[1] — The correct term, Ms. Bruenig, is "NO evidence," as seen in both the headline and the content of the item she linked. Even now, she won't admit the truth.

[2] — "Dazzling editorial oversights"? There is nothing in the definition of "dazzle" containing any form of express or even implied negativity. One can't help but think that Bruenig admires Erdely's work, and only regrets that the Rolling Stone writer got caught creating and facilitating fiction.

[3] — Here we agree. From here, it goes downhill.

[4] — It isn't just people on the right who are appalled at how no one was fired, or even visibly disciplined, at Rolling Stone. David Bauder at the Associated Press wrote on Monday that the fact that no one has lost their job "has surprised many long-time observers of Wenner, who’s been known for having a quick trigger finger for employees who don’t meet his standards." Readers can rest assured that qute a few of the people who bother to "observe" Wenner don't hang out at the "right-wing outposts" Bruenig criticizes.

[5] — It is quite a feat to leave those you have genuinely harmed out of your apology. This is a failure of basic human decency that has nothing to do with "left" and "right." Note that Bruenig didn't specifically name the fraternity involved. It's Phi Kappa Psi.

[6] — Now we're getting to the core of the problem. To the left, everything is about politics.

[7] — The "polarization" in "rape journalism" isn't, or shouldn't be, "political" at all, because at bottom it's between those who want to deal with and report verifiable truth and those who want to throw anything and everything against the wall until they accomplish their feminist and predominantly misandrist agendas. But, if Bruenig insists on politicizing the situation, people on the right tend to dominate the former, and people on the left virtually own the latter.

[8] — There are plenty of forms of oppression. The problem is that the left, as its policies and bromides have spectacularly and consistently failed for 100 years, has been forced to search for questionable and sometimes even fictional forms of "oppression" rather than admit to those failures.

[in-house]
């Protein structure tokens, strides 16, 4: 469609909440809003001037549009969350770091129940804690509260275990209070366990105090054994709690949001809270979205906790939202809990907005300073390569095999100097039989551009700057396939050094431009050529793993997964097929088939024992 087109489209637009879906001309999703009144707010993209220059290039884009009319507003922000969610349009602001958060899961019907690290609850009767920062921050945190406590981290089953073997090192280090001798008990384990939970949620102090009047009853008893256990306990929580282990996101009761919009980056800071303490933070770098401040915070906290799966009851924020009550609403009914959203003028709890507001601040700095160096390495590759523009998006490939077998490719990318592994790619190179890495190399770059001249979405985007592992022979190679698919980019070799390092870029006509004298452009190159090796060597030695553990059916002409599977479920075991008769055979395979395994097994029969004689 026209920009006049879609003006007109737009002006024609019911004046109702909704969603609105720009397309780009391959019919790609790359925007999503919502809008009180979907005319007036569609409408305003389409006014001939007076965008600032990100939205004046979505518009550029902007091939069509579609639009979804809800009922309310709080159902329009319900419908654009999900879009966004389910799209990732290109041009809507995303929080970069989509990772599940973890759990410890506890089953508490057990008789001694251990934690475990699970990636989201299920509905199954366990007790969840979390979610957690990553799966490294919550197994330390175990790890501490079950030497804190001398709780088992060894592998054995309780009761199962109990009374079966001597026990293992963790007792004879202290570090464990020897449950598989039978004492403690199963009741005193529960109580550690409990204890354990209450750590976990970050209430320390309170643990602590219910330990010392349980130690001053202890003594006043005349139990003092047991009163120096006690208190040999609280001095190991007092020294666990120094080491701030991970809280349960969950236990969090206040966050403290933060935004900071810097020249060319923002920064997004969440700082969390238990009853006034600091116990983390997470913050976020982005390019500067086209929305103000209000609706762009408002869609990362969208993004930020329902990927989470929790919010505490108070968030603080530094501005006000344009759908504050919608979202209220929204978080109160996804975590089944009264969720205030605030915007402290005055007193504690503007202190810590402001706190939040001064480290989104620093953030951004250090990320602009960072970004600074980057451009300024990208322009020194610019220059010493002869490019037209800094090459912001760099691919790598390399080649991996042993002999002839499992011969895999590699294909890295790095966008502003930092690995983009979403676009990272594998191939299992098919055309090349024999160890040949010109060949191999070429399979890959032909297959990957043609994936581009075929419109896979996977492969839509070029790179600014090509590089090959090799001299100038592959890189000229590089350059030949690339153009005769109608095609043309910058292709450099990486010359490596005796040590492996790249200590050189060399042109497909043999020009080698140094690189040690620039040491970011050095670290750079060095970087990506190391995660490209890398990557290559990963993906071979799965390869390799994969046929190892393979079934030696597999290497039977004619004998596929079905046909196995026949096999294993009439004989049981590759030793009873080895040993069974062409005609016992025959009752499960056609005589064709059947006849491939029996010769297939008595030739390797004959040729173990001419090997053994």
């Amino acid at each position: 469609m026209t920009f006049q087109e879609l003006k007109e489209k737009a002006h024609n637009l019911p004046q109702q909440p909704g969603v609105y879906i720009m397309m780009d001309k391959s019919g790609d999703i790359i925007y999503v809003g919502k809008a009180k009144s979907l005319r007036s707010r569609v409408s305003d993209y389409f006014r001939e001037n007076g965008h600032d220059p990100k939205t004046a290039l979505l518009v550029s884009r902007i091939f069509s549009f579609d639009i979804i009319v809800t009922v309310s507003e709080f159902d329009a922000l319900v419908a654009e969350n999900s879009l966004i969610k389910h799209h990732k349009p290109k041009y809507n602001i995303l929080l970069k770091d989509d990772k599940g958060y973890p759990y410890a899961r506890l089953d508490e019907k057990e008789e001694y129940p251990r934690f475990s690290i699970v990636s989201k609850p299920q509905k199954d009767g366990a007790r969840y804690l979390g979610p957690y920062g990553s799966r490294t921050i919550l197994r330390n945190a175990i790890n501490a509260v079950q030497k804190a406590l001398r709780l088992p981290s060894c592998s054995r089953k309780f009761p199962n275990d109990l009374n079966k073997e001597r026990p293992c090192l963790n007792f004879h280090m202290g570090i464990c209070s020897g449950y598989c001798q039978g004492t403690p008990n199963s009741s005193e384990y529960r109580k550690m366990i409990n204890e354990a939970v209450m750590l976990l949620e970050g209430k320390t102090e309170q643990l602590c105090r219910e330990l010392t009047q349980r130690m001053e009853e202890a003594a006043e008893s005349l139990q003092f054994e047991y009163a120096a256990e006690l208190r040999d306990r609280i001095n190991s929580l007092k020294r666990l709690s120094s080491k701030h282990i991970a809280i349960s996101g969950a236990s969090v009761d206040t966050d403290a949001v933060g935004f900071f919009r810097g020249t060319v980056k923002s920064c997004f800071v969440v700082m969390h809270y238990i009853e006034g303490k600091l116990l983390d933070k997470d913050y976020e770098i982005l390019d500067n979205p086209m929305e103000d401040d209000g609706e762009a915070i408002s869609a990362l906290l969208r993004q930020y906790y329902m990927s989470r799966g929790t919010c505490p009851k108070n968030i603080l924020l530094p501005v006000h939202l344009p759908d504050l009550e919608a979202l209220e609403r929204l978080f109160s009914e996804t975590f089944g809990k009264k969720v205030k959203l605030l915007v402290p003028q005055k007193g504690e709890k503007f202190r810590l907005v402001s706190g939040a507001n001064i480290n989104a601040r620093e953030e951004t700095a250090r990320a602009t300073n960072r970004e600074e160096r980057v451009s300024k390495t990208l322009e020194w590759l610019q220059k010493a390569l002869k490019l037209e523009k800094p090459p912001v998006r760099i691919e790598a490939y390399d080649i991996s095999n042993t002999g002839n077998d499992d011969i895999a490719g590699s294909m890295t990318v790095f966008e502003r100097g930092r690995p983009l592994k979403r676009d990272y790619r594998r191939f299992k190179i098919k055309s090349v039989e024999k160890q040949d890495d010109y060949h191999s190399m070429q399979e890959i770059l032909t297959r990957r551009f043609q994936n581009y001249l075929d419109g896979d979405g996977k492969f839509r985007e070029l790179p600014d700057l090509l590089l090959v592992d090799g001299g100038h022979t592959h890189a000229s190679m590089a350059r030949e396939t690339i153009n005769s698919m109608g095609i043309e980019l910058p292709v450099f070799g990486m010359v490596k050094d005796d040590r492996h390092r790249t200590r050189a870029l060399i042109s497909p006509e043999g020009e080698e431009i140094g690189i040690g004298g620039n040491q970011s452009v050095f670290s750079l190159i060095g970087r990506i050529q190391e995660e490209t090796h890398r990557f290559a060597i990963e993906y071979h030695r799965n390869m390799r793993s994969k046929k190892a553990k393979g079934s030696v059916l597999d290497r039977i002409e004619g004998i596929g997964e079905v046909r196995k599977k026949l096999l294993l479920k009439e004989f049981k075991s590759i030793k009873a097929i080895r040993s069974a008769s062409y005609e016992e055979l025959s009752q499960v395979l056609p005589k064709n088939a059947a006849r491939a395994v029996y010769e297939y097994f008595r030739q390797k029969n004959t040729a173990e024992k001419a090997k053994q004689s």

[9] — Once again, as in Item [1], Bruenig refuses to recognize the truth, and lies about the existence of "complications" and "mitigating factors" in the two cases involved. Honest scribes on the left have acknowledged that Michael Brown did not say "Hands up, don't shoot!" There is no reasonable doubt that George Zimmerman killed Trayvon Martin in self-defense, and that Martin's belligerence and violence led to his death.

[10] — The "phenomenon" Bruenig claims in Item [9] is that of predominantly white police killing supposedly innocent black kids. Contrary to what she claims, nobody believes that such unfortunate incidents never happen, or that even on occasion the cops are at fault. But the extent of these incidents is negligible compared to the horrific problems of black-on-white and especially black-on-black violent crime. Yet she and her colleagues have obsessed over Trayvon Martin and George Zimmerman, while virtually ignoring the ongoing and far worse carnage just identified.

[11] — Dishonestly leveraging an individual story or discrediting an individual or small group is straight out of the left-wing playbook. Saul Alinnsky's Rule Number 12 for radicals says it all:

“Pick the target, freeze it, personalize it, and polarize it.” Cut off the support network and isolate the target from sympathy. Go after people and not institutions; people hurt faster than institutions.

Erdely's hit piece was designed to polarize Phi Kappa Psi specifically and the Greek system. It went after and intimidated a spineless university president into suspending all fraternities, isolating them from sympathy. The fact that her plan — and it was a plan with a pre-planned, predetermined result — was poorly executed doesn't change the fact that it was Alinskyite through and through.

[12] — What a joke. As noted, self-professed radical Alinsky wrote the playbook, and the left has used it for decades. Some on the right are catching up tactically, but in the vast majority of instances their agenda doesn't involve making things up or throwing the truth overboard when it's inconvenient.

Elizabeth Stoker Bruenig is correct about one thing: The left only cares about group results, and only grudgingly celebrates individual achievement. Properly applied, enlightened conservatism is all about fostering individual achievement within an ethical societal framework. Historically, but unfortunately for her worldview, it has led to far more desirable results.

Cross-posted at